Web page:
Folks I Have Known Personally and Otherwise – William McCanney

by James M. Woodman

There are not many historical stories that are of greater interest than the one telling of the movement of population, in all directions from the settlement known as Chicago, in the years 1831-1835.

During those most epochal years in the developing of northern Illinois, men, women and children from New England and lands across the Atlantic, were frequently arriving by boat or crude overland conveyances, expecting to find a modern Utopia. The mud and swamps proved unattractive to many of these fortune-seeking adventurers. They soon tired of the settlement’s monotonous life and struck off into the virgin country.

The well defined Indian trails that led to the north and north-west proved alluring to many, and soon there were erected along the north shore of Lake Michigan and the banks of the Des Plaines and Chicago rivers, the log cabins of the whites who had come to take over the lands were on had tread none others than the tribes of red men.

One of the attractive locations reached by the old trail that traversed the lake shore country was Grosse Point, a settlement back some distance from the water’s edge, later to become a part of the beautiful village of Wilmette. It was to this place, during those early pioneer days that Michael and Mary McCanney, natives of the Emerald Isle, came to make their home. It was here, as farmers, they reared a family of eight children, one of whom was the man whose life and residence in Waukegan, prompted me to present him to the readers of this newspaper–William Martin McCanney.

He was born March 4, 1867, on the McCanney farm at Grosse Point, in Cook county. His boyhood was spent working on the land and attending the common schools. His playtime was spent in the manner of youngsters of that period. Occasionally, visits to the lake shore and close-up investigation of the old Grosse Point lighthouse, sails of ships far out upon the water and exploration of grounds upon which the Potawatami chieftains had held their pow-wows, implanted upon his mind the glories of a time that would pass away, to live only in his memory so long as it might endure.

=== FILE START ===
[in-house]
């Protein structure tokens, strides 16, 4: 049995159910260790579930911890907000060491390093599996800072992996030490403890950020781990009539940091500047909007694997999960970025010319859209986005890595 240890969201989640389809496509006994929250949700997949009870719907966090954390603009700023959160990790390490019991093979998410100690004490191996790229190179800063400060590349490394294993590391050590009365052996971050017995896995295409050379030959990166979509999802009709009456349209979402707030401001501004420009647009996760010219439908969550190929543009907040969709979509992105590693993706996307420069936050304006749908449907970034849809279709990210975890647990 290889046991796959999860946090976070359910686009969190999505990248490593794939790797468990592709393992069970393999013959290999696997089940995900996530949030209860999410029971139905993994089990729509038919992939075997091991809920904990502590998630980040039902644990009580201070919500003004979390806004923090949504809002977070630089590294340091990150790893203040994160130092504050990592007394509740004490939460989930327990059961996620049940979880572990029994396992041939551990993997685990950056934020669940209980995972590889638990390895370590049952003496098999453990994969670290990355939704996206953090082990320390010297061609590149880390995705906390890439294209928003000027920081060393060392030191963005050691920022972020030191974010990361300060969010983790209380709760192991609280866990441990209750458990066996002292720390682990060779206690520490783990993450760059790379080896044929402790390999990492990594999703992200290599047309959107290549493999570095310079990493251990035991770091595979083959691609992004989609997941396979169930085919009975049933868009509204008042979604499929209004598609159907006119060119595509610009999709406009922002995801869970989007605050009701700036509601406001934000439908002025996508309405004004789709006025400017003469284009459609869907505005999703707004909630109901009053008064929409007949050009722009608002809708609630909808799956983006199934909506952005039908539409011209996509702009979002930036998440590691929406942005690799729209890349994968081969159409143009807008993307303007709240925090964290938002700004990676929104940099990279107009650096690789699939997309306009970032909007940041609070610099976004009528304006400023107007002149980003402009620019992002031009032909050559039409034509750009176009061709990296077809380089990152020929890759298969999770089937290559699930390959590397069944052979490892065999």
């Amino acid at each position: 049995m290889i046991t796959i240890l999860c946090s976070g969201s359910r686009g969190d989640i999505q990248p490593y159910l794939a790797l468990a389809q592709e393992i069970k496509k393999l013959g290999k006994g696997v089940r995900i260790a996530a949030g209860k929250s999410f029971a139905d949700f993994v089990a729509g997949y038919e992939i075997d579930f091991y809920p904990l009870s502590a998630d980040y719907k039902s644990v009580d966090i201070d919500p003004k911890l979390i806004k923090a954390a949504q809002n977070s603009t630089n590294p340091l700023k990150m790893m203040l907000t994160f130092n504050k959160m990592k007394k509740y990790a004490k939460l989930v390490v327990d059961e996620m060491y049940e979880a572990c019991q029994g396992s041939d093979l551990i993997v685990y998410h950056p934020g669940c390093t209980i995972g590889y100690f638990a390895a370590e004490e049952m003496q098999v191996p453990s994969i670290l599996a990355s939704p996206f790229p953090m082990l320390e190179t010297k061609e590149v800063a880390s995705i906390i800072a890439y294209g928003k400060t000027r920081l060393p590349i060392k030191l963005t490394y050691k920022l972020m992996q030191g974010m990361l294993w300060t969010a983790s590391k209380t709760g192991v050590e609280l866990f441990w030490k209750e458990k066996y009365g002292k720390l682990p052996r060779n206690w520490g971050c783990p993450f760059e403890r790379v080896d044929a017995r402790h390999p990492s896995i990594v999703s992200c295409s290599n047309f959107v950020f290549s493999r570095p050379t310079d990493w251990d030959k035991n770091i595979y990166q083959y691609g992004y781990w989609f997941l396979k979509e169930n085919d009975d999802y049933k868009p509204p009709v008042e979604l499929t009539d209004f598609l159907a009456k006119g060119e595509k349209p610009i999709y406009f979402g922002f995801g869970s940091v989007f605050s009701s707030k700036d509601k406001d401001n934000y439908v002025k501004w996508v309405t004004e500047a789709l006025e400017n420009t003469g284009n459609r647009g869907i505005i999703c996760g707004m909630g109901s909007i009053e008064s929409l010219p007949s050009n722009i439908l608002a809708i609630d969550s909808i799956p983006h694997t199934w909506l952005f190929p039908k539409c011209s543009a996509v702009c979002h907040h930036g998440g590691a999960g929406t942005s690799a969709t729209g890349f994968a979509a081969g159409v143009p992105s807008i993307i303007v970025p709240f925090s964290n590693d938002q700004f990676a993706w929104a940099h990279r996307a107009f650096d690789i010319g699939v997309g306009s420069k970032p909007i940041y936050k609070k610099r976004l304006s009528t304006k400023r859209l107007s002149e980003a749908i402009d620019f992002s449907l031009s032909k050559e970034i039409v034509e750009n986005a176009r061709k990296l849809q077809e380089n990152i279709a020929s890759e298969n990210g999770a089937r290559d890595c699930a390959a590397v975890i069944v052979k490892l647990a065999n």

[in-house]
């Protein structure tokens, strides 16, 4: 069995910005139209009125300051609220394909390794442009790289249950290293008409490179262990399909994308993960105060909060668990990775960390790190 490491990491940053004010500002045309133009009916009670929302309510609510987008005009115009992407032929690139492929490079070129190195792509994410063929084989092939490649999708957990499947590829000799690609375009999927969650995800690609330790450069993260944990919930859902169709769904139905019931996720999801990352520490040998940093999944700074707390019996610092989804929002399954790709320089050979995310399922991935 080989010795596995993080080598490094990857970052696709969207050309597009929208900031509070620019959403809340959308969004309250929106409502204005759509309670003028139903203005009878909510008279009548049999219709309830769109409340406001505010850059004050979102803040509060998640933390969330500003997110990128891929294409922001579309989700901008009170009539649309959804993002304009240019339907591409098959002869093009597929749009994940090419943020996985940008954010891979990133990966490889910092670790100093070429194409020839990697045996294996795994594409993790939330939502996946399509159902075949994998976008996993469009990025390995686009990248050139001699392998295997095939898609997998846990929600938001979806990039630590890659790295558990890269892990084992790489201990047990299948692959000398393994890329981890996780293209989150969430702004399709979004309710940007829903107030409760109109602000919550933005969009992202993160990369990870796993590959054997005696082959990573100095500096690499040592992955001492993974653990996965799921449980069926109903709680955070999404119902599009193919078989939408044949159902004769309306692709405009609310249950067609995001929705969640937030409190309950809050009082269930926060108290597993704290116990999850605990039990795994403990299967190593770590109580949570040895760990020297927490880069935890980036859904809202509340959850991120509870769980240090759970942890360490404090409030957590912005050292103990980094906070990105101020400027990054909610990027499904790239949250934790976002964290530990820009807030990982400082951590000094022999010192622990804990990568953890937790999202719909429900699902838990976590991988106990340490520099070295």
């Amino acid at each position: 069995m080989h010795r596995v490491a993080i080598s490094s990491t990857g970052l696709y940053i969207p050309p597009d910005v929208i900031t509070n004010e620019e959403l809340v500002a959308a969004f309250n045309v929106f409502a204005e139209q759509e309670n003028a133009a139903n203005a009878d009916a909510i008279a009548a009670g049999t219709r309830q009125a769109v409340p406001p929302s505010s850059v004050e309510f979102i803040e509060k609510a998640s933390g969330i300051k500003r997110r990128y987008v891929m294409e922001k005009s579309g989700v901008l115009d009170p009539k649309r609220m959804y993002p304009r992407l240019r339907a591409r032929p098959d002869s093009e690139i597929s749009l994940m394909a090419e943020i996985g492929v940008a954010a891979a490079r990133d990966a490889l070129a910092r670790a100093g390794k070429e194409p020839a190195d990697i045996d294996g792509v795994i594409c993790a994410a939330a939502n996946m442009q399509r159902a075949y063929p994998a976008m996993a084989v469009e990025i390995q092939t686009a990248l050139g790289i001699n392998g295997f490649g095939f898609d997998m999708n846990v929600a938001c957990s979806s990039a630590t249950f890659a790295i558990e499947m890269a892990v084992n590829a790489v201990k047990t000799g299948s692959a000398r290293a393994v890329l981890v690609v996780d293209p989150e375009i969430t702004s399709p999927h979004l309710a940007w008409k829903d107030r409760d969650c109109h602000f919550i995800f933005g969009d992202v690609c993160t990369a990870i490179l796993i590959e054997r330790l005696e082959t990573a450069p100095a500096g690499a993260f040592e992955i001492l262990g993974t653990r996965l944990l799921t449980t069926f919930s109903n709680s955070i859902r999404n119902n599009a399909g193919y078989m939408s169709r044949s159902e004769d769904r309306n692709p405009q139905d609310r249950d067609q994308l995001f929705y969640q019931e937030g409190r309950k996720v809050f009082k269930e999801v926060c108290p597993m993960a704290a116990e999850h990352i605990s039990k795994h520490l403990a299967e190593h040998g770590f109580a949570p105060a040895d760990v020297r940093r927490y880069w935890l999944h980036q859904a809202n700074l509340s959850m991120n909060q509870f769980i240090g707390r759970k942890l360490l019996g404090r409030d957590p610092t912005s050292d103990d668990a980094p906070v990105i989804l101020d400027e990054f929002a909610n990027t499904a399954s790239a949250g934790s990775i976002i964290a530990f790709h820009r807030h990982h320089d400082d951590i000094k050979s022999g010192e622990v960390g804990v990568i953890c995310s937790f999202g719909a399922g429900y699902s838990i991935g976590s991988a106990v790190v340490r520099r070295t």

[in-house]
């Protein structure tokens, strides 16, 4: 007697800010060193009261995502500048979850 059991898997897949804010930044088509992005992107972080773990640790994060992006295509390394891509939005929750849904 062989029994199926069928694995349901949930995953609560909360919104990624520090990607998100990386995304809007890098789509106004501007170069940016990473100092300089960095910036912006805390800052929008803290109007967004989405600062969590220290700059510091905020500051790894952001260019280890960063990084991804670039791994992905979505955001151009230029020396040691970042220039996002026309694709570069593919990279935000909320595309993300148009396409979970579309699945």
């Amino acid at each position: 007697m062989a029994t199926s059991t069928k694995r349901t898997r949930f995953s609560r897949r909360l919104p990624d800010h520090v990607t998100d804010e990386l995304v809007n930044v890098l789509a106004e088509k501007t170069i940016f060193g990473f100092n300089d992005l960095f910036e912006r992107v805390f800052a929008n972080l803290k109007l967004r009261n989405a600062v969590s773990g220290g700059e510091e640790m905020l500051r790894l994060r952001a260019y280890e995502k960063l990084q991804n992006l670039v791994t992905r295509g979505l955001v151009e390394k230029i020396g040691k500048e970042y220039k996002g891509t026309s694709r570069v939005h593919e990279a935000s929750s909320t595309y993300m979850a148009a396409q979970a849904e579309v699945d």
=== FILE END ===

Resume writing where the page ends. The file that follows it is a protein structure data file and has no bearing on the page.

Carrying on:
He engaged in the grocery and meat business in Wilmette and succeeded. He took an active interest in the affairs of the village. Politically he was a Democrat, but in a strong Republican district, the voters elected him to the office of commissioner of public works, where he officiated in a manner satisfactory to those who had chosen him for a most important position.

In 1897 he came to Waukegan and engaged in the tavern business. He purchased the Henry Herman property, 34 N. Sheridan rd. for a home, later erecting on a portion of it, the three-story building at the southwest corner of Sheridan rd. and Madison st. He also built the three-story building at 7 S. Genesee st., and occupied the ground floor as a place of business. He acquired other properties in the city, among them the old Dr. J.M.G. Carter place at Clayton and County sts.

In 1899 he was elected and served one term as alderman from the First ward. His interest in and for Waukegan was manifested in many ways. In 1924 he retired from the tavern business and became superintendent of public works at the Speedway hospital, Maywood, Ill. He remained in the place for ten years after which he engaged in the real estate business at Maywood.

He was married to Miss Christina Sasch who was reared on a farm owned by her parents and now occupied by Ravina Park. They had three children: Florence (Mrs. R.B.Johnston), William J., both of Waukegan, and Ruth (Mrs. M. Burkert), Beech Grove, Ind.

William M. McCanney passed away Oct. 2, 1941.
Mrs. McCanney preceded him in death Oct. 28, 1937.


 

Contributed May 2000 by Brenda Gaetz [This newspaper article was clipped from a newspaper by the nephew of Christina Sasch McCanney. The date and name of the newspaper is not known.]

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